The Malaysian Insider 11 December
DEC 11 — Going green doesn't pay. That's the grim conclusion some short-sighted players in Indonesia's palm oil industry could be forgiven for coming to these days.
Seeking to improve their environmental performance in response to harsh criticism from environmentalists, key stakeholders in the global palm oil industry teamed up with the World Wildlife Fund (WWF) in 2004. The idea was to establish a certification system designed to encourage environmentally friendly palm oil cultivation practices.
But the system administered by the Roundtable on Sustainable Palm Oil (RSPO) is struggling to get off the ground. In fact, it may be some time before the green certification becomes a commercially viable strategy.
Indonesia is the world's largest palm oil producer. The product is a major ingredient in soaps, cosmetics and biofuels, as well as in cooking oil and food such as biscuits, crackers, instant noodles and chocolate.
The slightly higher price of certified palm oil has already discouraged international buyers. RSPO figures show that only 23 per cent of the certified palm oil produced in the 12-month period from October last year has so far been sold. Currently, only about 5 per cent of global palm oil production is RSPO-certified, although the figure is rising.
Given such circumstances, why should Indonesia's oil palm producers go to the expense of obtaining certification?
Efforts to promote the certification system have also met with strong resistance from those who might otherwise be expected to support it.
When the first batch of RSPO-certified palm oil arrived in Europe in November last year, for example, the Malaysian company involved was accused by some environmental organisations of not actually meeting RSPO requirements.
More recently, environmental groups have focused on the RSPO certification process, arguing that it is riddled with loopholes. Just last month, an open letter signed by more than 80 organisations from 31 countries accused the RSPO and the WWF of “greenwashing”.
The term refers to attempts by companies, industries and governments to improve their image by using branding, mislabelling or public relations campaigns to suggest that they are more concerned about the environment than is actually the case.
In order to gain RSPO certification, plantation companies have to undergo inspection to ensure that they do not clear natural forest, damage designated conservation areas or illegally clear old crops by burning. They must also respect the rights of affected communities.
Organisations such as Greenpeace, however, maintain that the certification process does not adequately address these and other ecological issues.
Environmentalists argue that oil palm plantations contain up to 80 per cent less biodiversity than forests and are a significant source of greenhouse gas emissions when established on peatlands and in tropical rainforests.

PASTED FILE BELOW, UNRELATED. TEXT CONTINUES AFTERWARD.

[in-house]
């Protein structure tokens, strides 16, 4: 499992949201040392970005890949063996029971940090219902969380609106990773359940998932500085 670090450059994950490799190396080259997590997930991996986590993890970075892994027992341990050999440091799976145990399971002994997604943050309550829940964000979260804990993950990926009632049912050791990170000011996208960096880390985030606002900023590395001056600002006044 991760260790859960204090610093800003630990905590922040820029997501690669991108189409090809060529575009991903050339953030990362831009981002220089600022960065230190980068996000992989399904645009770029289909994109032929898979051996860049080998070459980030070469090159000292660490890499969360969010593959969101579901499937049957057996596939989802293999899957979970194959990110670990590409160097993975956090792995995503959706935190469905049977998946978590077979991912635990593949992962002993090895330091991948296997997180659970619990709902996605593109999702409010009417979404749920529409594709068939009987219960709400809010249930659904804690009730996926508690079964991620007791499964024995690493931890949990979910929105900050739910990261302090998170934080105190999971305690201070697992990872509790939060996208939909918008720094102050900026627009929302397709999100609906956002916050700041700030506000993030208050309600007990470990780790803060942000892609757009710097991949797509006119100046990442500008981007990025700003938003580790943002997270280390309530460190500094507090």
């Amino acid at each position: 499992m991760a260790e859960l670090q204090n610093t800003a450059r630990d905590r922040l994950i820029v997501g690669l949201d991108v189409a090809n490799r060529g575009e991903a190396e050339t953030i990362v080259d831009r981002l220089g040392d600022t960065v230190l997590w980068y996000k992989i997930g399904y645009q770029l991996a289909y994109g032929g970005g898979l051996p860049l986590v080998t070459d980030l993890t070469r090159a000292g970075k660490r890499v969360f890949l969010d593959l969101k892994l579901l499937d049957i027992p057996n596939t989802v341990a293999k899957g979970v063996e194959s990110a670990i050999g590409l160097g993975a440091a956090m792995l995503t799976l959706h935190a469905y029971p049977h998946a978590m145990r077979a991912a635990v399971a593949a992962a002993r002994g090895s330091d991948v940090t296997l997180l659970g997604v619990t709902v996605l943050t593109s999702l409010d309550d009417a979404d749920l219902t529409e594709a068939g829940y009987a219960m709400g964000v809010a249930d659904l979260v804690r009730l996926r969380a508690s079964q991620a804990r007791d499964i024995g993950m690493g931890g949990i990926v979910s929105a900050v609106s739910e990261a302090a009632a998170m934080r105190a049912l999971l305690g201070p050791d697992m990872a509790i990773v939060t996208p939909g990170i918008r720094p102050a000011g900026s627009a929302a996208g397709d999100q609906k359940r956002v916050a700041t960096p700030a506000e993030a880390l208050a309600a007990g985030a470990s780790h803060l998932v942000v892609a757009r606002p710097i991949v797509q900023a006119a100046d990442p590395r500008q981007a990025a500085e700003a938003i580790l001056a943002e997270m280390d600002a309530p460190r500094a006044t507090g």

Early last month, the RSPO rejected a proposal to include greenhouse gas emissions in its criteria for sustainability — a decision that reflects the varied interests represented in the multi-stakeholder grouping. The RSPO consists of over 400 members, including producers, refiners, processors, retailers, traders and environmental NGOs.
Several European governments have nevertheless backed the certification system. On Nov 23, British Energy Minister Joan Ruddock championed the RSPO even while acknowledging the limitations of its certification system. “This is a body that we very much want to support,” she said.
Currently, only three plantation companies operating in Indonesia have been certified. They are London Sumatra, a subsidiary of the Indofood Group; Hindoli, a subsidiary of US-based Cargill; and a subsidiary of Musim Mas, an Indonesian conglomerate specialising in vegetable oil refining and soap manufacturing.
Indonesia's foot dragging on environmental issues could become a significant competitive handicap if Western public opinion forces major changes in global buying patterns.
In an effort to raise global demand for certified palm oil, the WWF released a report in late October grading Western companies on the “greenness” of their palm oil purchases. Since then, several major Western manufacturers and retail chains have announced overhauls of their sourcing policies.
Certified palm oil production could also change the economics of the industry.
Speaking to The Straits Times last week, CSR Asia managing director Rikke Netterstrom agreed that the reluctance of international buyers to purchase certified palm oil was “a bad message to be sending”.
But she also pointed out that companies that have gained RSPO certification were beginning to enjoy decreased labour turnover, reduced pesticide costs, higher yields and better management, all of which would eventually be translated into lower prices.
CSR Asia is a Kuala Lumpur-based consultancy specialising in corporate social responsibility issues.
In an e-mail response to queries from The Straits Times last week, RSPO's Sarala Aikanathan put it well: “Time and patience pay.” — The Straits Times